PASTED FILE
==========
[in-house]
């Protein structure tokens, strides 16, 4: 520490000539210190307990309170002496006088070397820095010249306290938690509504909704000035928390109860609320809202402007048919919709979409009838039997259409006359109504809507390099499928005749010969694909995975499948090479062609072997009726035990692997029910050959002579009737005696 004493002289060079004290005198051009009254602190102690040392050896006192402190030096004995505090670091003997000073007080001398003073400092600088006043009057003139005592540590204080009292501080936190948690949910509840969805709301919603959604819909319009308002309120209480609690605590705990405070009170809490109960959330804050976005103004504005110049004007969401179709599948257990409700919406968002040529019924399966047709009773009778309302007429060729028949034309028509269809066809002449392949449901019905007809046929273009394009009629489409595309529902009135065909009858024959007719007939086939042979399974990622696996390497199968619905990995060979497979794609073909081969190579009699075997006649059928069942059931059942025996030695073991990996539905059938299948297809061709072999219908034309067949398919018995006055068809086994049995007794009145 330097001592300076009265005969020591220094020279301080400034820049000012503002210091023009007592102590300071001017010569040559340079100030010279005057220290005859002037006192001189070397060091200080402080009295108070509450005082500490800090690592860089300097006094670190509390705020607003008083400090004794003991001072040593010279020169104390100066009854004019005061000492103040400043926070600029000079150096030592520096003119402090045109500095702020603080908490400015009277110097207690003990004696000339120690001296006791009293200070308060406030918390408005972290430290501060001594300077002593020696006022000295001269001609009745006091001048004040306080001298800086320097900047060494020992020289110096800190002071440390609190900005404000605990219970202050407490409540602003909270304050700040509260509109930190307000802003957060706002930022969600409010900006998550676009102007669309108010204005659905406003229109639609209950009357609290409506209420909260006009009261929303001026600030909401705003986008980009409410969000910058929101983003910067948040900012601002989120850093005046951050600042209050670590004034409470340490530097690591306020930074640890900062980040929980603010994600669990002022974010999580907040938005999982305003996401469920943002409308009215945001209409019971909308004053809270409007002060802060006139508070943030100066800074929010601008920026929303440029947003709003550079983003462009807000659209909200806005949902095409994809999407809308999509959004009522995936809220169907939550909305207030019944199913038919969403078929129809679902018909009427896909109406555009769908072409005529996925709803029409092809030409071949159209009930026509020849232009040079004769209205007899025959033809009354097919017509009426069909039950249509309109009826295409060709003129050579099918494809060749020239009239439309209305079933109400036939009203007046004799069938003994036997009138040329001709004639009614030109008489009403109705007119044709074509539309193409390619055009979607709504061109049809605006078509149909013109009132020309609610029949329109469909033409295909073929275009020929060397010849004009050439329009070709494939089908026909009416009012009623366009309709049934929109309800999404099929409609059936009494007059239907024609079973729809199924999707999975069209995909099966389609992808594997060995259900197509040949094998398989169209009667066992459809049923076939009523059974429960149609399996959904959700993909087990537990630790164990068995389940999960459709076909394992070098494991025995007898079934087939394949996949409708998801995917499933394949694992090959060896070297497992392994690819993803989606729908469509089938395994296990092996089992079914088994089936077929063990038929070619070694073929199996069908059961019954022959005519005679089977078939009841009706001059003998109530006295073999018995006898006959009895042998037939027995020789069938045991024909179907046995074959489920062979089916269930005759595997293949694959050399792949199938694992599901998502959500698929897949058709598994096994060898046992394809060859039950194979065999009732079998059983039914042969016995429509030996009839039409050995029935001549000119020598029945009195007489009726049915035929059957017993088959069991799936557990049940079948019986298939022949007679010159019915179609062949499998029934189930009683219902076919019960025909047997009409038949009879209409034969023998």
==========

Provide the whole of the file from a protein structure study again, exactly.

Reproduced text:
[in-house]
């Protein structure tokens, strides 16, 4: 520490000539210190307990309170002496006088070397820095010249306290938690509504909704000035928390109860609320809202402007048919919709979409009838039997259409006359109504809507390099499928005749010969694909995975499948090479062609072997009726035990692997029910050959002579009737005696 004493002289060079004290005198051009009254602190102690040392050896006192402190030096004995505090670091003997000073007080001398003073400092600088006043009057003139005592540590204080009292501080936190948690949910509840969805709301919603959604819909319009308002309120209480609690605590705990405070009170809490109960959330804050976005103004504005110049004007969401179709599948257990409700919406968002040529019924399966047709009773009778309302007429060729028949034309028509269809066809002449392949449901019905007809046929273009394009009629489409595309529902009135065909009858024959007719007939086939042979399974990622696996390497199968619905990995060979497979794609073909081969190579009699075997006649059928069942059931059942025996030695073991990996539905059938299948297809061709072999219908034309067949398919018995006055068809086994049995007794009145 330097001592300076009265005969020591220094020279301080400034820049000012503002210091023009007592102590300071001017010569040559340079100030010279005057220290005859002037006192001189070397060091200080402080009295108070509450005082500490800090690592860089300097006094670190509390705020607003008083400090004794003991001072040593010279020169104390100066009854004019005061000492103040400043926070600029000079150096030592520096003119402090045109500095702020603080908490400015009277110097207690003990004696000339120690001296006791009293200070308060406030918390408005972290430290501060001594300077002593020696006022000295001269001609009745006091001048004040306080001298800086320097900047060494020992020289110096800190002071440390609190900005404000605990219970202050407490409540602003909270304050700040509260509109930190307000802003957060706002930022969600409010900006998550676009102007669309108010204005659905406003229109639609209950009357609290409506209420909260006009009261929303001026600030909401705003986008980009409410969000910058929101983003910067948040900012601002989120850093005046951050600042209050670590004034409470340490530097690591306020930074640890900062980040929980603010994600669990002022974010999580907040938005999982305003996401469920943002409308009215945001209409019971909308004053809270409007002060802060006139508070943030100066800074929010601008920026929303440029947003709003550079983003462009807000659209909200806005949902095409994809999407809308999509959004009522995936809220169907939550909305207030019944199913038919969403078929129809679902018909009427896909109406555009769908072409005529996925709803029409092809030409071949159209009930026509020849232009040079004769209205007899025959033809009354097919017509009426069909039950249509309109009826295409060709003129050579099918494809060749020239009239439309209305079933109400036939009203007046004799069938003994036997009138040329001709004639009614030109008489009403109705007119044709074509539309193409390619055009979607709504061109049809605006078509149909013109009132020309609610029949329109469909033409295909073929275009020929060397010849004009050439329009070709494939089908026909009416009012009623366009309709049934929109309800999404099929409609059936009494007059239907024609079973729809199924999707999975069209995909099966389609992808594997060995259900197509040949094998398989169209009667066992459809049923076939009523059974429960149609399996959904959700993909087990537990630790164990068995389940999960459709076909394992070098494991025995007898079934087939394949996949409708998801995917499933394949694992090959060896070297497992392994690819993803989606729908469509089938395994296990092996089992079914088994089936077929063990038929070619070694073929199996069908059961019954022959005519005679089977078939009841009706001059003998109530006295073999018995006898006959009895042998037939027995020789069938045991024909179907046995074959489920062979089916269930005759595997293949694959050399792949199938694992599901998502959500698929897949058709598994096994060898046992394809060859039950194979065999009732079998059983039914042969016995429509030996009839039409050995029935001549000119020598029945009195007489009726049915035929059957017993088959069991799936557990049940079948019986298939022949007679010159019915179609062949499998029934189930009683219902076919019960025909047997009409038949009879209409034969023998």